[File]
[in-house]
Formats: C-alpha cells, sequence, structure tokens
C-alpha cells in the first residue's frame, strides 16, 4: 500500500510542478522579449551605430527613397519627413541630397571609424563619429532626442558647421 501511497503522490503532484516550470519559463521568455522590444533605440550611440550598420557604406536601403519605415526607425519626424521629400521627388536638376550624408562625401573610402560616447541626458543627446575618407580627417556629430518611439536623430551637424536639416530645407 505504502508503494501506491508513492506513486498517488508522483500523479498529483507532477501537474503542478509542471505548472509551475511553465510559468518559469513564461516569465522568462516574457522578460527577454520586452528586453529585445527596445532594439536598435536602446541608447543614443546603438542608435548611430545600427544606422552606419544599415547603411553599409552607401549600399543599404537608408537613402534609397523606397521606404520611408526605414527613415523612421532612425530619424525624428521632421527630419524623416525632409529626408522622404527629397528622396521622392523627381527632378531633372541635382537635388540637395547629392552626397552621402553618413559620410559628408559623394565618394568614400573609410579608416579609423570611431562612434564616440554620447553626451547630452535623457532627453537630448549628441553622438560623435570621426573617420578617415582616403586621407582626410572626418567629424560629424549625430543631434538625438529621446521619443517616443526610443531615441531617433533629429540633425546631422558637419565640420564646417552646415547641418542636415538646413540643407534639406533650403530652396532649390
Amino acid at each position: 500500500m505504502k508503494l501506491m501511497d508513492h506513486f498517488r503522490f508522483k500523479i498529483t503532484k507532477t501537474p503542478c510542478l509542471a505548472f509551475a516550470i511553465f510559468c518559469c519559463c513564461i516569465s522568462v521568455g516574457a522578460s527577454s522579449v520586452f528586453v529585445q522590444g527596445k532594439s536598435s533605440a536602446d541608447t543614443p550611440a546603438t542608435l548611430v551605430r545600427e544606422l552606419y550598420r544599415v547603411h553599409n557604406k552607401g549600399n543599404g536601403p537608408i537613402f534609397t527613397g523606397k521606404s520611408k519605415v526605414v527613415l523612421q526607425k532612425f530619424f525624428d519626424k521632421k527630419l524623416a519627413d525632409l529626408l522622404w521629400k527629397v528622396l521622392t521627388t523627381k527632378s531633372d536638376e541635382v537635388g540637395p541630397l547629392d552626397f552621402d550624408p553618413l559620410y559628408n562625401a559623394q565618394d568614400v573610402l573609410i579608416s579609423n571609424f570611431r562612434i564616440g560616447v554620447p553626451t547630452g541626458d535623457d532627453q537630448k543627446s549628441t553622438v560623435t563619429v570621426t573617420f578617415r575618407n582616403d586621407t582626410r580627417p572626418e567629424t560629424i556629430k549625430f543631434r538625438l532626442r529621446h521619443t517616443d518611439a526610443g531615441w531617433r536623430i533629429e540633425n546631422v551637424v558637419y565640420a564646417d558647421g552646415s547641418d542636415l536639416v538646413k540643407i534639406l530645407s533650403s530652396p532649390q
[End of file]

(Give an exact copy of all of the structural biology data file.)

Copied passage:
[in-house]
Formats: C-alpha cells, sequence, structure tokens
C-alpha cells in the first residue's frame, strides 16, 4: 500500500510542478522579449551605430527613397519627413541630397571609424563619429532626442558647421 501511497503522490503532484516550470519559463521568455522590444533605440550611440550598420557604406536601403519605415526607425519626424521629400521627388536638376550624408562625401573610402560616447541626458543627446575618407580627417556629430518611439536623430551637424536639416530645407 505504502508503494501506491508513492506513486498517488508522483500523479498529483507532477501537474503542478509542471505548472509551475511553465510559468518559469513564461516569465522568462516574457522578460527577454520586452528586453529585445527596445532594439536598435536602446541608447543614443546603438542608435548611430545600427544606422552606419544599415547603411553599409552607401549600399543599404537608408537613402534609397523606397521606404520611408526605414527613415523612421532612425530619424525624428521632421527630419524623416525632409529626408522622404527629397528622396521622392523627381527632378531633372541635382537635388540637395547629392552626397552621402553618413559620410559628408559623394565618394568614400573609410579608416579609423570611431562612434564616440554620447553626451547630452535623457532627453537630448549628441553622438560623435570621426573617420578617415582616403586621407582626410572626418567629424560629424549625430543631434538625438529621446521619443517616443526610443531615441531617433533629429540633425546631422558637419565640420564646417552646415547641418542636415538646413540643407534639406533650403530652396532649390
Amino acid at each position: 500500500m505504502k508503494l501506491m501511497d508513492h506513486f498517488r503522490f508522483k500523479i498529483t503532484k507532477t501537474p503542478c510542478l509542471a505548472f509551475a516550470i511553465f510559468c518559469c519559463c513564461i516569465s522568462v521568455g516574457a522578460s527577454s522579449v520586452f528586453v529585445q522590444g527596445k532594439s536598435s533605440a536602446d541608447t543614443p550611440a546603438t542608435l548611430v551605430r545600427e544606422l552606419y550598420r544599415v547603411h553599409n557604406k552607401g549600399n543599404g536601403p537608408i537613402f534609397t527613397g523606397k521606404s520611408k519605415v526605414v527613415l523612421q526607425k532612425f530619424f525624428d519626424k521632421k527630419l524623416a519627413d525632409l529626408l522622404w521629400k527629397v528622396l521622392t521627388t523627381k527632378s531633372d536638376e541635382v537635388g540637395p541630397l547629392d552626397f552621402d550624408p553618413l559620410y559628408n562625401a559623394q565618394d568614400v573610402l573609410i579608416s579609423n571609424f570611431r562612434i564616440g560616447v554620447p553626451t547630452g541626458d535623457d532627453q537630448k543627446s549628441t553622438v560623435t563619429v570621426t573617420f578617415r575618407n582616403d586621407t582626410r580627417p572626418e567629424t560629424i556629430k549625430f543631434r538625438l532626442r529621446h521619443t517616443d518611439a526610443g531615441w531617433r536623430i533629429e540633425n546631422v551637424v558637419y565640420a564646417d558647421g552646415s547641418d542636415l536639416v538646413k540643407i534639406l530645407s533650403s530652396p532649390q